Auto mode button Some groups, such as the American College of Physicians, have suggested auto-enrollment could be an alternative to the ACA’s individual mandate, which was ended under 2018′s tax reform law. (Photo: Shutterstock)

A new Brookings Institution analysis looks at what would be necessary for an auto-enrollment feature to become part of America’s health insurance system. Auto-enrollment, which is sometimes used for employee retirement plans, is a mechanism that provides coverage for an individual if the individual does not choose their own plan.

The analysis notes that auto-enrollment could be a way to increase coverage for Americans and reduce premium costs as the insurance pool gains more premium-paying individuals.

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“Policies that help the uninsured gain coverage are likely to improve access to care and financial protection for those individuals, reduce uncompensated care burdens for providers, and, because the remaining uninsured are relatively younger and healthier than the population as a whole, lower overall per-capita premiums” writes Christen Linke Young, the study’s author. “Auto-enrollment has been embraced by health policy experts across the political spectrum, but it is fraught with policy and operational challenges.”

An auto-enrollment system could affect individuals on employer-sponsored plans, as well as those on plans offered under the Affordable Care Act. Some groups, such as the American College of Physicians, have suggested auto-enrollment could be an alternative to the ACA’s individual mandate, which was ended under 2018′s tax reform law.

Four big challenges

Enacting an auto enrollment system would face four major problems: getting eligibility information from enrollees; finding a way to collect premiums; determining which plan auto-enrolled individuals would be placed in; and managing mistakes—cases where individuals are enrolled or not enrolled in error.

The paper notes that these problems are difficult to solve under current law. “Existing coverage programs have a patchwork of eligibility rules, and determining what program a person is eligible for requires a great deal of information—about income, family composition, and employer health plan, if any—that is not always available in government datasets,” Young notes. The many different plan options in different geographic markets also adds to complexity of the problem.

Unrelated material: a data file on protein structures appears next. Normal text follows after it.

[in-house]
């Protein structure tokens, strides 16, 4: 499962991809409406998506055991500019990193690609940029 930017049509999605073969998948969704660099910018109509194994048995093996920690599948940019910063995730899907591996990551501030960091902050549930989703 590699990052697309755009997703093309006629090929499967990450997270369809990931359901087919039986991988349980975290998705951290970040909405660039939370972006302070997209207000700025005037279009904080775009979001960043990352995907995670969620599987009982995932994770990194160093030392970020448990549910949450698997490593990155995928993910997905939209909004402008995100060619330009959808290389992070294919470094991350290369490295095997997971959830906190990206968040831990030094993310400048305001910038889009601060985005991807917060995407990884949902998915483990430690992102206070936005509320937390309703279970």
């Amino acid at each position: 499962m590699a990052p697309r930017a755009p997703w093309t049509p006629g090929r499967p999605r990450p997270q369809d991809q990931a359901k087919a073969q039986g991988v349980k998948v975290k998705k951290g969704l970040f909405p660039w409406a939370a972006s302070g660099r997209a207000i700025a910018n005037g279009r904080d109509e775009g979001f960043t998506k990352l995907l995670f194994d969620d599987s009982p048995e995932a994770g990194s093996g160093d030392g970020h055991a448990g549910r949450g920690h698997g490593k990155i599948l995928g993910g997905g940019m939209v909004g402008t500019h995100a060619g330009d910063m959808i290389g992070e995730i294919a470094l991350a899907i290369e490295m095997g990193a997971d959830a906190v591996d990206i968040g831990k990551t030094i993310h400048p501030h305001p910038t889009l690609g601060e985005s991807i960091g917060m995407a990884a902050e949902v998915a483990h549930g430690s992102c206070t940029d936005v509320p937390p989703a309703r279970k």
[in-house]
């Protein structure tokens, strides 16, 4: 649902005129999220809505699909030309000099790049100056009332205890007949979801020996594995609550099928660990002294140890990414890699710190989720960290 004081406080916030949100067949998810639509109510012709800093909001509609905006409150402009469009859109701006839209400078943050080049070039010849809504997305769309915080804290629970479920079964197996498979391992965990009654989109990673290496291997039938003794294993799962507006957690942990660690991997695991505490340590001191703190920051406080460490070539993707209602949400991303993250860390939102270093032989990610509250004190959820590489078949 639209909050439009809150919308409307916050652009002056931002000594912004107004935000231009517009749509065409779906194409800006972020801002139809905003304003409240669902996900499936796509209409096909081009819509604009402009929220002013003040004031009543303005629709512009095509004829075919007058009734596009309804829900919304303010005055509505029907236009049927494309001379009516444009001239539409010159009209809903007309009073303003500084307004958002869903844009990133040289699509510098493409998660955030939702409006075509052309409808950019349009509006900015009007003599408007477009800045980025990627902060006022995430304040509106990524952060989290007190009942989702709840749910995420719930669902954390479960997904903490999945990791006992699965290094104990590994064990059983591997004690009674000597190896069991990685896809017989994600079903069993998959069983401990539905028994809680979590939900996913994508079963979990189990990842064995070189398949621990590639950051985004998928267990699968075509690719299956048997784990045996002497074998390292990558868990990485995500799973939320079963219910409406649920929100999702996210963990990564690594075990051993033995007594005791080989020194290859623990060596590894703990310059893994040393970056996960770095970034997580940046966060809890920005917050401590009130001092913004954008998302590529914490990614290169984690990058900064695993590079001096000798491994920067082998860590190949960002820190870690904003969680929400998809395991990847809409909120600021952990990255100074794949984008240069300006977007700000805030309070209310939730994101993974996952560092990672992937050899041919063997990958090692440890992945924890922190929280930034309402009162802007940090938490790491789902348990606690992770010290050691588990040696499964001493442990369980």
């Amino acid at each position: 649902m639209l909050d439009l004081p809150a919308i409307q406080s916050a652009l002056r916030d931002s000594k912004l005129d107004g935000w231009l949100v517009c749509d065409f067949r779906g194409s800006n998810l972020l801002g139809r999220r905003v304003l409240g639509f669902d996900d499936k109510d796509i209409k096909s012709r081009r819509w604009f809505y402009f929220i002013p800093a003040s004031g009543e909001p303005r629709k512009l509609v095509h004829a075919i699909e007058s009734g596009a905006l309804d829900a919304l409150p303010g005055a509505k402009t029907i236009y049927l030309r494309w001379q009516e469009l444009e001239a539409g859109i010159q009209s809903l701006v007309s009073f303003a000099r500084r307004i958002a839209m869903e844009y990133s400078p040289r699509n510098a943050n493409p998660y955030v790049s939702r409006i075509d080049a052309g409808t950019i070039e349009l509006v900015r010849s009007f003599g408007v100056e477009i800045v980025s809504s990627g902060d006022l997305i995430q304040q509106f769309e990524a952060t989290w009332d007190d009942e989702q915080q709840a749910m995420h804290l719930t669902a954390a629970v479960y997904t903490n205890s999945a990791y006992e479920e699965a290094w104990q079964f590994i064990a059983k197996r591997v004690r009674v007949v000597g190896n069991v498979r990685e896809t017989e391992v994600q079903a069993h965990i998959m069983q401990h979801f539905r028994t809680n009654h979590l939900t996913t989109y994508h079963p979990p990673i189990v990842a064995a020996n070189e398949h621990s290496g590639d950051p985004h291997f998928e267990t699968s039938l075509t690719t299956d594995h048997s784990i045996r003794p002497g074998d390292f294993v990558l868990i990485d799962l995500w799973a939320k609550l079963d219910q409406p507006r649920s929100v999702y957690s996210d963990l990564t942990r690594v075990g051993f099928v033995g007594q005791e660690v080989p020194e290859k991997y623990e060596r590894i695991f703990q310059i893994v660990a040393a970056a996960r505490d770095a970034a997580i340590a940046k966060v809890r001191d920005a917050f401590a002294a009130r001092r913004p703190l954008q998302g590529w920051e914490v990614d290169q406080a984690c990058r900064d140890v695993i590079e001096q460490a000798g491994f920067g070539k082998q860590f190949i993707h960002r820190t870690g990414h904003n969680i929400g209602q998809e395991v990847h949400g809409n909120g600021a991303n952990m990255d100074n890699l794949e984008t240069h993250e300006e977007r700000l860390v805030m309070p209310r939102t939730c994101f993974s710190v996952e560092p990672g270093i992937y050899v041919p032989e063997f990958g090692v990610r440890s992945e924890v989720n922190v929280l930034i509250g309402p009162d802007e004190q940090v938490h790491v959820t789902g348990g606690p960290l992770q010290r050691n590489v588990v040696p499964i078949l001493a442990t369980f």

Three possible solutions

Young suggests three approaches to address the challenges of auto-enrollment:

A retroactive “backstop” approach, where consumers would be retroactively put in a backstop plan at tax time, to cover any period of uninsurance during the last tax year. “At tax filing, individuals covered by the backstop would be retroactively charged a premium for the plan,” the report said. “This premium would be charged regardless of whether or not the individual used health care services in their months of backstop coverage, and would be income-adjusted to mirror Marketplace financial assistance.”

Assessment and outreach after tax filing is another option. If individuals indicate they are not covered when they file their taxes, the system would take steps to encourage enrollment. The author notes that this approach would be less effective than a truly automatic enrollment.

The third approach is also limited: it would call for specific populations to be targeted during transitions—for example if a person applies for unemployment after leaving a job.

Unemployment insurance applicants could be asked questions to determine their coverage eligibility, and if uninsured they could be directly enrolled into coverage–with premiums automatically deducted from their UI benefits,” Young writes. “These are limited-scope activities and not a population-wide approach to enrollment, but they could still bring new people into coverage.”

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